Australian Artists and Painters (#1): d'Arcy W Doyle
An Introduction to Australian Art
There is a plethora of articles on the Internet about famous artists and artworks. There is no shortage of information for example on The Impressionists such as Monet, Renoir and Degas; Post-Impressionists Van Gogh, Gauguin, Cézanne etc.
There have been many other art movements throughout the world before and after these however, and even in the 20th Century we have paintings by the likes of Matisse, Picasso, Salvador Dali, Frida Kahlo, Jackson Pollock, Norman Rockwell etc.
Although there is information available on Australian artists I find most of them are not widely known throughout the world and so with this series of articles (of which this is the first) I aim to introduce you to some of my favourite Australian painters and artists. I personally own a number of d'Arcy W doyle prints including "Midnight Mass" and a series of collectors plates.
I hope you enjoy the art and life of d'Arcy W Doyle.
d'Arcy W Doyle
Life and History
d'Arcy William Doyle was born in Ipswich, Queensland, Australia on 19 November 1932 into an Irish Catholic working-class family. In those years of the great depression, d'Arcy and his family experienced poverty and tough times. However, his father Thomas had secured employment as a railway man, which put the Doyles in a better position than many.
The Doyle family resided at 39 Darling Street, Ipswich, in southeast Queensland, and that house, its surroundings, and the family themselves figure prominently in many of d'Arcy's paintings. The purple flowering jacaranda tree was a central subject in much of his art as well.
d'Arcy displayed a keen interest in drawing from an early age. Surprisingly he was completely self-taught as an artist and although there were few opportunities for artists in his home town, he spent time studying and copying the work of local sign writers.
At 18 years of age, along with some friends, d’Arcy joined the Royal Australian Navy and served for seven years, seeing active service in the Korean War.
On leaving the navy, d’Arcy found work as a painter and sign writer and then in 1961, he had gained the confidence to make art his full-time career.
While working in Sydney during the 1960s, d’Arcy was commissioned to paint a mural on the walls of the Belmore Returned Services Club. This mural was so popular that he received many similar commissions from other clubs and businesses.
During one of those mural painting jobs, he was told by an impatient club official to remove his painting equipment from the function room where he was working as they wanted the room clean and tidy for a function to be held there that night. d'Arcy pleaded for more time, saying that the work was almost complete, and he wouldn't disturb anyone. The official became more disagreeable and insisted he leave, which he did. It was later found that, in retaliation and as a parting gesture, d'Arcy had painted a pink elephant in a prominent position within the mural.
While in Sydney, d'Arcy met Jennefer Taylor and In December 1968 they were married. The couple had two daughters, Samantha (born 1970) and Alexandra (born 1972).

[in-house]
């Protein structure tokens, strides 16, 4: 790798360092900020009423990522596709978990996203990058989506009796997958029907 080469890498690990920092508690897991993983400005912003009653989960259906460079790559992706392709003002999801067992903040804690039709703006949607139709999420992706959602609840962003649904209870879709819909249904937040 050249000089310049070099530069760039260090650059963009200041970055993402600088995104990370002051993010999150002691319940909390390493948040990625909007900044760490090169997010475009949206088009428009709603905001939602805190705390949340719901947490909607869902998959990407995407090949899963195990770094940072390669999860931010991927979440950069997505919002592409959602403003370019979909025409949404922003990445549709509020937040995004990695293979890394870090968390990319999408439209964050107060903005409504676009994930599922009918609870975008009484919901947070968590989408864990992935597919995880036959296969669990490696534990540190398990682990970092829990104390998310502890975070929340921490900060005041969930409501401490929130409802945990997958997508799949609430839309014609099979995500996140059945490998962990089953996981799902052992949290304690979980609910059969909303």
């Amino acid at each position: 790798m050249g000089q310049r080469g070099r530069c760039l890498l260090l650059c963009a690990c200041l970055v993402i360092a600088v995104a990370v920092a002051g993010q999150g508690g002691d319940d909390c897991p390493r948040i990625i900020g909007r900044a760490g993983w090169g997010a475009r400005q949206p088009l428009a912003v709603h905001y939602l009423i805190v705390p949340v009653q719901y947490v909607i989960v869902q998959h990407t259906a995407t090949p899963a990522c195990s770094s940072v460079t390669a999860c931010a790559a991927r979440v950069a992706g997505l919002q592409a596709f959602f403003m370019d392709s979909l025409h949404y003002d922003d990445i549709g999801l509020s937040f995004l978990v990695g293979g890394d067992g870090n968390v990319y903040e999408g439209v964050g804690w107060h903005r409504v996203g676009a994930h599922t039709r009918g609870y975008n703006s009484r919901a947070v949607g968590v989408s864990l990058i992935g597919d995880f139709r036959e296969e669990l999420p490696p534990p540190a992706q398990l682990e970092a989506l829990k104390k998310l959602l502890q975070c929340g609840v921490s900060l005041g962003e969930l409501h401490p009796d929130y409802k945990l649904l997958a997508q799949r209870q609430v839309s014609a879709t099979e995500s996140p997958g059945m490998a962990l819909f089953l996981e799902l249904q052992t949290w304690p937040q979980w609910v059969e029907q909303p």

d'Arcy Doyle returned with his family to Queensland in 1973, where they purchased a block of land on the Gold Coast. It was here that d'Arcy remained and continued working until his death on 28th August 2001 after battling bone cancer for almost a decade.
In 1990, after not feeling well while visiting Ireland, d'Arcy underwent some medical tests which revealed a diagnosis of bone cancer. Two years of painful treatment followed, and in January 1992 d'Arcy's doctors cautiously advised that they could find no further signs of the cancer. However, sadly the cancer returned a few years later to finally take his life.
d’Arcy Doyle had a deep love of the Australian bush and the subjects of horses, sheep, drovers, and farm life have a prominent place in his work. He was greatly Inspired by the well-known American illustrator Norman Rockwell, and his many street scenes depicting children's games and sport reflect this. d'Arcy Doyle’s paintings offer a nostalgic impression of post-war Brisbane and Ipswich of his childhood, as he remembered it.
One of d'Arcy's more famous paintings is entitled "The Cricket Match". This painting was the subject of a comparatively new marketing strategy, involving the production and sale of a limited edition of personally autographed prints. This method proved so successful that the first edition of 1,000 prints sold out quickly, leading to several re-prints.
That marketing strategy was repeated numerous times afterwards with many other d'Arcy Doyle paintings, and always with great results. A substantial number of his prints were widely licensed for use on calendars, biscuit tins, and decorative plates. His sentimental vignettes are so widely popular that the Australian Reproductions website estimates that as many as one in four Australian households have at least one of his prints.
After his death, the d'Arcy Doyle Art Awards was established to perpetuate his memory and to encourage and support others in creation of iconic Australian Art.
(source: Wikipedia; d'Arcy Doyle Art Awards)
Doyles Ain't Doyles
- Dozens of Doyles ain't Doyles
The legacy of one of Australia's most popular artists has been tainted by fakes, writes Eamonn Duff.
© 2015 John Hansen